Graduation Semester and Year




Document Type


Degree Name

Master of Science in Biomedical Engineering



First Advisor



In recent years, there has been an increased incidence of cognitive impairment in cancer survivors as a side-effect of chemotherapy. This troubling deterioration in cognitive ability is commonly termed as 'Chemo brain' in which patients have problems with working memory, executive function, decision-making, concentration, visuospatial skills and attention which can pose problems to get on with day-to-day life. Breast Cancer is primarily adopted as the model for studying effects of 'chemobrain'. A better understanding of neural correlates & hemodynamic changes related to cognitive deficits would help clinicians to design targeted treatments and cognitive rehabilitation interventions. Aim: The primary goal of this study is to investigate the feasibility of using functional near infrared spectroscopy (fNIRs) to monitor hemodynamic changes in prefrontal cortex induced by certain neuropsychological tests in cancer survivors and to identify a possible biomarker for cognitive decline. Method: 15-healthy control subjects grouped into two consisting of 9 young adults (age group: 15-21), 6 elderly adults (age group: 40-74) & 3 cancer patients (age group: 30-50) participated in this study. Hemodynamic changes during different neurocognitive tests like go/no-go, stroop, n-back working memory with different cognitive loads were measured using 16-channel near infrared spectroscopy (fNIRs) system. Results: Cancer patients have shown deactivation in VLPFC because of cognitive decline and right VLPFC could be a possible biomarker for studying cancer related changes. In both young and elderly adults, pre-frontal activation increased with increasing work-memory load for n-back test. There is slight right hemispheric dominance observed in young adults for low memory load condition but elderly subjects recruit both the hemispheres in attempt to compensate for age-related decline in performance. For Go/No-Go task, we can see diffuse and bilateral patterns of activation in in ventrolateral Prefrontal Cortex(VLPFC) for elderly adults. Conclusion: These results support the previous findings that prefrontal cortex plays a key role in executive functions with varying working memory load and fNIRS can be used as potential tool to study cognitive changes. It provides further evidence that PFC activation/deactivation could be a possible neuro-functional biomarker for monitoring executive impairment associated with chemo brain (chemotherapy -treated cancer survivors).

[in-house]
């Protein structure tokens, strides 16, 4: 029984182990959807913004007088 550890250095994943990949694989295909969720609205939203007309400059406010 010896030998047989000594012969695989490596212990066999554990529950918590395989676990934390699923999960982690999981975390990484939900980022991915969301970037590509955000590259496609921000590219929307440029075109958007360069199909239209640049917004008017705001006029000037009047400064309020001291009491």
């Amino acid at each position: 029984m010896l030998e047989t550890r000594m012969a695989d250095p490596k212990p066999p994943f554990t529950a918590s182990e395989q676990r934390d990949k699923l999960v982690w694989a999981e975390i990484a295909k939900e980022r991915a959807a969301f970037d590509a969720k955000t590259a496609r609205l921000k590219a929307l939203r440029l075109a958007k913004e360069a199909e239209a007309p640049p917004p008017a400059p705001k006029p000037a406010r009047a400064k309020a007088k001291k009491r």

Biomedical Engineering and Bioengineering | Engineering


Degree granted by The University of Texas at Arlington